SEATTLE - Target is planning to open a retail store just down the street from Pike Place Market and some say it highlights a growing trend in the neighborhood.
"I think it's just becoming more accessible to the everyday person," said Anisa Shenas, who lives in the Belltown neighborhood. "The majority of people that live in my building are my age, they're young professionals, and they're just looking to get by in this recession."
"We knew it was coming, and we just had all our fingers and toes crossed," said Kate Joncas, president of the Downtown Seattle Association, "and we're just so excited about the announcement today."
The announcement came today from HAL Real Estate Investments, Inc., which finalized a deal to sell to Target the 103,442 square foot retail and garage space bound by 2nd Avenue, Pike Street, and Union Street, the Pike Plaza.
Target plans to open a new smaller-format store in the building, said HAL. With the remodeling required, the store will likely not open until 2012 or later, said Joncas.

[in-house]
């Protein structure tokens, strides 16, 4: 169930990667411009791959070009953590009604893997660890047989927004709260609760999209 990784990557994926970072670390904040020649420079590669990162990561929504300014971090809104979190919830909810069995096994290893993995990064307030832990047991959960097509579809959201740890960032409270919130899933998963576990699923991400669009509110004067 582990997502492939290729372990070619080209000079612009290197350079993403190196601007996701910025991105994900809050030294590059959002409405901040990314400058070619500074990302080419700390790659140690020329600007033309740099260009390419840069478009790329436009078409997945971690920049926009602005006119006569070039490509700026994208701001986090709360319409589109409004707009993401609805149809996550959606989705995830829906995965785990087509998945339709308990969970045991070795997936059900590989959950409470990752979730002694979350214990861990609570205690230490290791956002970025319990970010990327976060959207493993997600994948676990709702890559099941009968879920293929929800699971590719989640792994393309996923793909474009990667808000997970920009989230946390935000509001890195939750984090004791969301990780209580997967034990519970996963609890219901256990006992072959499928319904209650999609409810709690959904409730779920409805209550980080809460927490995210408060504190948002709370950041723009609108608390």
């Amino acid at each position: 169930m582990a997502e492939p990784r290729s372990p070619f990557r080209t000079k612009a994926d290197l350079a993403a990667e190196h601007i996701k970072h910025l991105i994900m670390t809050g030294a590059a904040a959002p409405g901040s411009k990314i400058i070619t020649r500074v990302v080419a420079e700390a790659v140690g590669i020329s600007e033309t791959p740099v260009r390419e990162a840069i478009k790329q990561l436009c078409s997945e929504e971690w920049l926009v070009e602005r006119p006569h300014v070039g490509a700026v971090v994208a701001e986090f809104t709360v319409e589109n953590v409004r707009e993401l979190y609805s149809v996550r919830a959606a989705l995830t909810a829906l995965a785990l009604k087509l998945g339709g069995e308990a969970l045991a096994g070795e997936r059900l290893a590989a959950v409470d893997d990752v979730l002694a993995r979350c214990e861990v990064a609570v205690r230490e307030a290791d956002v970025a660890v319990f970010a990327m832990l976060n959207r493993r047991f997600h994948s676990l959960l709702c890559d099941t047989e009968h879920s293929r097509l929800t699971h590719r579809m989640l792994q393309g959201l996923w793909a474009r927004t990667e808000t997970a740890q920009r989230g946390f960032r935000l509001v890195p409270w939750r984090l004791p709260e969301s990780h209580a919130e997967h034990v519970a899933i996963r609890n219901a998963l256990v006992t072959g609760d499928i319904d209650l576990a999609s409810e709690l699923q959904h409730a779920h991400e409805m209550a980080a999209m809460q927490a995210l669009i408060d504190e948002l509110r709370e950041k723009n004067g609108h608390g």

"This will be a great addition to the downtown retail environment and will undoubtedly enhance its position as a 24-hour city," said HAL President Dana Behar in a statement.
For now, to shop at a "big box" store, people downtown have to drive almost to Shoreline for a K-Mart; Northgate or White Center to shop at Target; Renton or Lynnwood to find a Walmart.
"Depending on the parking situation... I think it could be great convenience, especially for the downtown core," said Jackson Chao, who lives nearby.
"There's a higher demand for goods and services, people are kind of coming back more in the city. I work downtown, it's really convenient for me to be in the area," said Shenas.
Street guitarist Josh Pudliner welcomed the addition.
"It would definitely bring a lot more people, which would bring me a lot more business," he said.
One person who lives in the condos above the proposed store is concerned about parking and foot traffic below.
"Just having that right at where i live, I mean, it already feels congested sometimes," said Bryan Barrows.
Target joins several chains that have opened up downtown -- like Hard Rock Cafe, Old Navy, Forever 21, Nordstrom Rack -- businesses that have in the past few years given downtown Seattle a more mainstream shopper-friendly environment.
"It says great things about our market, because Target's identified downtown Seattle as a place they want to be, where they think they can do good business," Joncas said. "So I hope that's going to send a message to other businesses who are going to locate here."
With 55,000 residents living downtown, 180,000 employees working downtown, and all the tourists who visit the museums and the Pike Place Market, it could be good business for the retail giant.